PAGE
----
The Eternal Wanderer

Nathan Schachner | published Nov, 1936

added Jun 1, 2024
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First Date of Publication
Nov, 1936
Original Source
Astounding Stories
Original Source Type
Magazine - Pulp
Short Story
Original Language
Kasman Review
Summary: A deliciously over-the-top story which throws in many garbled ideas of physics to sculpt an interplanetary tale of a few heroes and a Martian mega villain…

Story Tag Line: It was the brain machine that had made possible the reduction of the universe to a single equation, that had rendered interplanetary flight a matter of piercing the space-warp continuum, instead of the infinitely slow communication along the normal gravitational world lines ; and it had created a mathematics of its own that even Warren Moorhouse himself, the greatest mathematician of the system, could not follow.

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  • Vijay Fafat
    Published on

    A magnificently pulpy story of one man, Cliff Haven’s, struggle against the tyranny of a Martian who enslaves the inner planets of the solar system. As a punishment, Cliff is sentenced to become “the eternal wanderer”, a process by which a living being’s essence is broken down into a trillion spectral components, each one conscious but incomplete without all the other parts, scattered across space-time. As the tyrant’s mathematician explains:

    “What you see is but the mechanical counterpart of what has hitherto been the most abstract of mathematical forms of analysis — the matrix. By means of matrix mathematics any given problem is dissociated into an infinite series of quantities arranged in a systematic array, and can thus be studied and relationships discovered which would otherwise have remained forever indecipherable. I have only made a machine to dissociate the problem into a matrix pattern but I have been able to limit the matrix series to a finite number of dissociants”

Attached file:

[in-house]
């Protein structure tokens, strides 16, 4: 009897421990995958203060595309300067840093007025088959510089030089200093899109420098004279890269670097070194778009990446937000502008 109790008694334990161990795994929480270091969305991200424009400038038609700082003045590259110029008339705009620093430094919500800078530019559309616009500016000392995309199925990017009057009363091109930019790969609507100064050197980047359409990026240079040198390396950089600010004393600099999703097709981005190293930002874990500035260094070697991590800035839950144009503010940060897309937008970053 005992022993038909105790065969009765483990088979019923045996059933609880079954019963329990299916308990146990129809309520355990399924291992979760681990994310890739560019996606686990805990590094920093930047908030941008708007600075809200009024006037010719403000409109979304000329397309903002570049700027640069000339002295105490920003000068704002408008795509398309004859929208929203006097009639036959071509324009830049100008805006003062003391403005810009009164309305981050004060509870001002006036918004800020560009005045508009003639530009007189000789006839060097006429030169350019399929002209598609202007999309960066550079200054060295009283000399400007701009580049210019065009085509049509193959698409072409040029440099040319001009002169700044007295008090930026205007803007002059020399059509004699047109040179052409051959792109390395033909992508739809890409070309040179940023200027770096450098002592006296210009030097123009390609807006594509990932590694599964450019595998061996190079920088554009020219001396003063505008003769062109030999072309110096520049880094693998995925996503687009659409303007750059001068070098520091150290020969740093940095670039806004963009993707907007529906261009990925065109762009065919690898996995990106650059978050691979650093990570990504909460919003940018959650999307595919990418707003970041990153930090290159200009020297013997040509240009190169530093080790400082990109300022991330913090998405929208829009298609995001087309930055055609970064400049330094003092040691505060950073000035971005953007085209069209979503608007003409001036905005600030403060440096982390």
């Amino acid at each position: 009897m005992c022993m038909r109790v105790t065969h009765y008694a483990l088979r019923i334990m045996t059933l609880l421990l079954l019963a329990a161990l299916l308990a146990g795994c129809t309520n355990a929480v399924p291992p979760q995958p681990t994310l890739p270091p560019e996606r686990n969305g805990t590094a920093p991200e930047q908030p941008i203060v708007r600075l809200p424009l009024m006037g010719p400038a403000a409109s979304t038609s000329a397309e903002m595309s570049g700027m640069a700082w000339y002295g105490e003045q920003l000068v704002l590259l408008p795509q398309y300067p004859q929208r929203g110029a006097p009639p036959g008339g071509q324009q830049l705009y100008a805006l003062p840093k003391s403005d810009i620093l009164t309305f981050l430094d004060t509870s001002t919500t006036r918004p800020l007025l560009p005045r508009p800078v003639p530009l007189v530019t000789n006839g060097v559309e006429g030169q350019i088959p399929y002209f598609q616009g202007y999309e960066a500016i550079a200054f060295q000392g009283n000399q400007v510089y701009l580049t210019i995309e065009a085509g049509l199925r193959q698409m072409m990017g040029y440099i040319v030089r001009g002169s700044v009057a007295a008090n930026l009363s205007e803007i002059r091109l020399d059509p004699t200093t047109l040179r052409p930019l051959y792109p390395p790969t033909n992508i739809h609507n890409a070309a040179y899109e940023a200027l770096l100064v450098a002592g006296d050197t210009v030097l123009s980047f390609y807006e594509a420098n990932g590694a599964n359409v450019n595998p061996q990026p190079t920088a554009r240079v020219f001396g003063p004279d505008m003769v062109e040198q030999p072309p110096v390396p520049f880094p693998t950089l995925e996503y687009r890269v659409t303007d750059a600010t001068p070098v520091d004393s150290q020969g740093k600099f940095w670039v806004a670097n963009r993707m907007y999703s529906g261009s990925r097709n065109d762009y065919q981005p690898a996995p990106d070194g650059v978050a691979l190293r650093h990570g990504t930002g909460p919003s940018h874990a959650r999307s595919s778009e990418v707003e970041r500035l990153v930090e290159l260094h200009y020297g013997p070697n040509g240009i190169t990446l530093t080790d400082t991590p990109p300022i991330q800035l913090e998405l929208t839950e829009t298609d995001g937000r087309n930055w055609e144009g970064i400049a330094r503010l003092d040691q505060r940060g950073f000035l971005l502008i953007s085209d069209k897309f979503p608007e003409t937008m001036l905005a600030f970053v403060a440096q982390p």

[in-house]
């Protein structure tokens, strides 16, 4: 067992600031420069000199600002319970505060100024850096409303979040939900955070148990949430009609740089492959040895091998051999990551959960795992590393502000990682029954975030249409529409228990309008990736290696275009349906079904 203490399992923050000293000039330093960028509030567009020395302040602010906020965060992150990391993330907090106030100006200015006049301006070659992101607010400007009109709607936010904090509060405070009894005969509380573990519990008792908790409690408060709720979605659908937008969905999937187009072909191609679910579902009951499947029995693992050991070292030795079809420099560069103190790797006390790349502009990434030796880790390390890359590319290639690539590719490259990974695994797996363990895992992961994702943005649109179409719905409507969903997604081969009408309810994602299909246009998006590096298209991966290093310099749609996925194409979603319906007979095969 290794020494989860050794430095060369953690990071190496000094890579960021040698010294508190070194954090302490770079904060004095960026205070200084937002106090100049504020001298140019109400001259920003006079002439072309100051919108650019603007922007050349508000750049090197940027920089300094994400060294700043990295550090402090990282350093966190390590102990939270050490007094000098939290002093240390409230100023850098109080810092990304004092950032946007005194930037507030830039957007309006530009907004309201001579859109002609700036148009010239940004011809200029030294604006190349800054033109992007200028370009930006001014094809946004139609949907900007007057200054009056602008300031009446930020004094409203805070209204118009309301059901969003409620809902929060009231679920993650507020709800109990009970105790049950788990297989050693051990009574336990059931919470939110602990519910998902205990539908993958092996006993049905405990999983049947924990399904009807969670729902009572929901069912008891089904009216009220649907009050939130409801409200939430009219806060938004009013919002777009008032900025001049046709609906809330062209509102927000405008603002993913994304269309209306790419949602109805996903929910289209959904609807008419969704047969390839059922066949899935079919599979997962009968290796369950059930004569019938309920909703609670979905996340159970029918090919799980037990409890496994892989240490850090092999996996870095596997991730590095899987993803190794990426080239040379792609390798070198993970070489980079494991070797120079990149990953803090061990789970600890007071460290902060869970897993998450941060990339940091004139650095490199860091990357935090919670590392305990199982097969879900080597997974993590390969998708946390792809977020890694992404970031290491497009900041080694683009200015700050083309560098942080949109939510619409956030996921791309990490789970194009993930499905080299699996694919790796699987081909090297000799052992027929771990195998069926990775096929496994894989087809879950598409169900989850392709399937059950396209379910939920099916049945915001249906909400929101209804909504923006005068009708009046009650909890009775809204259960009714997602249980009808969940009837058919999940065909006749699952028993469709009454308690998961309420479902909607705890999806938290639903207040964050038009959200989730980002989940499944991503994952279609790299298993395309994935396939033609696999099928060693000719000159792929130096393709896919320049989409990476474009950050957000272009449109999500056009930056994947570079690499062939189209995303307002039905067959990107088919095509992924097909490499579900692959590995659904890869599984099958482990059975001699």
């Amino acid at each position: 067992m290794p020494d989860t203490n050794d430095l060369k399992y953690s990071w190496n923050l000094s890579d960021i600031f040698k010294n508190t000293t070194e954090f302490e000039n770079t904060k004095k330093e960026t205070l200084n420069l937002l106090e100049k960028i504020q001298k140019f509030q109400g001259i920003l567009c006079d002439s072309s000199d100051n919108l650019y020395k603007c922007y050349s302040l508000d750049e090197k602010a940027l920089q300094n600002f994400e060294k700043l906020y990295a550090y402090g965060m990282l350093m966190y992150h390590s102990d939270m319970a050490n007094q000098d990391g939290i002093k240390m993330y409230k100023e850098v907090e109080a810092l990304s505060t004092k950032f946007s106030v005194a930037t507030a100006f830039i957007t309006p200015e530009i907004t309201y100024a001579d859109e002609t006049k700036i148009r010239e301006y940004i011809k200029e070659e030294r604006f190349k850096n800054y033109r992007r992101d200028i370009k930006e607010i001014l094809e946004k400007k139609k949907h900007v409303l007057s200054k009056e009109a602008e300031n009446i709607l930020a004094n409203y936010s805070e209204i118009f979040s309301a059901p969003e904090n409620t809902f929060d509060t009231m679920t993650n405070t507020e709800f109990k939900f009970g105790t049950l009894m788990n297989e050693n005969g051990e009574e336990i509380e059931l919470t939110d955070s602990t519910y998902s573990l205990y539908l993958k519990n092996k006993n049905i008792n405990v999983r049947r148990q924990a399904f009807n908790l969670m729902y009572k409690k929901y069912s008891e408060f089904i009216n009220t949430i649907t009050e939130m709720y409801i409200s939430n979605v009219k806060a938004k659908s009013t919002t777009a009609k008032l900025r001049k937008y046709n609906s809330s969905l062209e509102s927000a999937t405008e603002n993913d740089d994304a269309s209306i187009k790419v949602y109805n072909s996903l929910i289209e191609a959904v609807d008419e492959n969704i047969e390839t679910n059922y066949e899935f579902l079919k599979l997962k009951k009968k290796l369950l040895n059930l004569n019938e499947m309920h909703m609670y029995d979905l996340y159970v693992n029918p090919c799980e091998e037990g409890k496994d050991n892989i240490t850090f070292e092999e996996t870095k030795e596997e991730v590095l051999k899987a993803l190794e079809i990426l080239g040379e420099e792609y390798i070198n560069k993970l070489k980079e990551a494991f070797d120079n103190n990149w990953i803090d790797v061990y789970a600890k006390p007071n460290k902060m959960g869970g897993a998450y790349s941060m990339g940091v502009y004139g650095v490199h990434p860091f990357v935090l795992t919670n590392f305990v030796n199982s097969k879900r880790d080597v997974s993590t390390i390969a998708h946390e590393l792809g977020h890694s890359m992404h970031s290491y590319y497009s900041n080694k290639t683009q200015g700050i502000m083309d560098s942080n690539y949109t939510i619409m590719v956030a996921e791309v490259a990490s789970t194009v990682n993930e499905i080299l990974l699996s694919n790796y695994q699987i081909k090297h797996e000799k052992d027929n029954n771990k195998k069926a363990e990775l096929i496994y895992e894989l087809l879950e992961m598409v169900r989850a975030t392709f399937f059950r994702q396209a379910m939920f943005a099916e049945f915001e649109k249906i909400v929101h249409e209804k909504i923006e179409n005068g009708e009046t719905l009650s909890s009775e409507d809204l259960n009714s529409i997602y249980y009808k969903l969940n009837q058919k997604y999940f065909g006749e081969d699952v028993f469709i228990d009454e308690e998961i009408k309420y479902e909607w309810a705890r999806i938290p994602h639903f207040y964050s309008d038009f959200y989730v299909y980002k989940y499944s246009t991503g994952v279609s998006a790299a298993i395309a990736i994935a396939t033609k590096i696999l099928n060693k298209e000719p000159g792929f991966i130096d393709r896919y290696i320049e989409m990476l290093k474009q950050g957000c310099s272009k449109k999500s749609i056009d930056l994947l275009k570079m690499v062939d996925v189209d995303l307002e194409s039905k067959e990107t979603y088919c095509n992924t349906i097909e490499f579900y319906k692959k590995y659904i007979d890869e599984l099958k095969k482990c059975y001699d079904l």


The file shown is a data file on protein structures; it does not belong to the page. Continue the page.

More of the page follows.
The description of what Cliff feels after he’s scattered is quite beautifully described:

    “He was a matrix, a dissociation into an infinitude of symbols, each somehow himself, yet each curiously incomplete, demanding union with the totality with a yearning beyond all mortal anguish. The universe of things held him entire, yet he was nowhere […] Somewhere, unimaginable eons away, a universe was expanding, gobbling up the formlessness into the pattern of its warp: but here it was not yet. Perhaps it would never be. Yet it was empty; was it void of all things? […] Something brooded over the emptiness, something beyond all cosmic imaginings”

    The “greatest mathematician in the entire [solar] system” and his daughter, who is obligatorily in love with him, try to save Cliff, after the mathematician’s marvelous declaration, “I’ve staked everything on the function of the square root of minus one in the brain machine. If that integrates properly to positive unity, then according to my theory the entire matrix equation should reintegrate and reproduce Cliff exactly as he was before he was dissociated” but then, an error occurs:

    “My Lord! What have I done? I made a mistake! The equation is wrong. I integrated “i” to positive unity, but that reverses the positions of “q” and “p”. He will be “pq — qp”, not the other way round. Heaven knows what he will be!”

    Cliff comes back as a superman because, “all the equations indicate that with the reversal of the matrix coordinates, “h”, the quantum of action, is raised to the fourth exponential power. That can mean only one thing: that the energy states of the reconstituted being would require a four-dimensional continuum”

    Cliff finally uses his god-like powers to liberate the system, kill the tyrant and get himself back into his old, mortal form back. The wanderer returns home.